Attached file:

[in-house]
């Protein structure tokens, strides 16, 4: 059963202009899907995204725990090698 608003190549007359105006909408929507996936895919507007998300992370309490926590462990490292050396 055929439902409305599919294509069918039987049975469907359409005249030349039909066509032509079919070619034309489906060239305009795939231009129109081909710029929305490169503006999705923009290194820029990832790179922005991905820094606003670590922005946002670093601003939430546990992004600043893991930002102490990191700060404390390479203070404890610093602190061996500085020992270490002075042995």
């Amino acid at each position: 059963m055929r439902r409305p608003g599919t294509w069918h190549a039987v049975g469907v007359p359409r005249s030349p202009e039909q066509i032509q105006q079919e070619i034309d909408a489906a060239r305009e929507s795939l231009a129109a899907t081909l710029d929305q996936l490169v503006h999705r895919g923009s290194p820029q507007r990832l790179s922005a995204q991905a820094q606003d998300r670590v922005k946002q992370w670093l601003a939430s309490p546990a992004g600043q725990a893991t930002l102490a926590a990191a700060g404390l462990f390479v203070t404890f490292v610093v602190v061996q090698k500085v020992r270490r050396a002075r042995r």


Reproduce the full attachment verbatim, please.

[in-house]
């Protein structure tokens, strides 16, 4: 059963202009899907995204725990090698 608003190549007359105006909408929507996936895919507007998300992370309490926590462990490292050396 055929439902409305599919294509069918039987049975469907359409005249030349039909066509032509079919070619034309489906060239305009795939231009129109081909710029929305490169503006999705923009290194820029990832790179922005991905820094606003670590922005946002670093601003939430546990992004600043893991930002102490990191700060404390390479203070404890610093602190061996500085020992270490002075042995």
């Amino acid at each position: 059963m055929r439902r409305p608003g599919t294509w069918h190549a039987v049975g469907v007359p359409r005249s030349p202009e039909q066509i032509q105006q079919e070619i034309d909408a489906a060239r305009e929507s795939l231009a129109a899907t081909l710029d929305q996936l490169v503006h999705r895919g923009s290194p820029q507007r990832l790179s922005a995204q991905a820094q606003d998300r670590v922005k946002q992370w670093l601003a939430s309490p546990a992004g600043q725990a893991t930002l102490a926590a990191a700060g404390l462990f390479v203070t404890f490292v610093v602190v061996q090698k500085v020992r270490r050396a002075r042995r």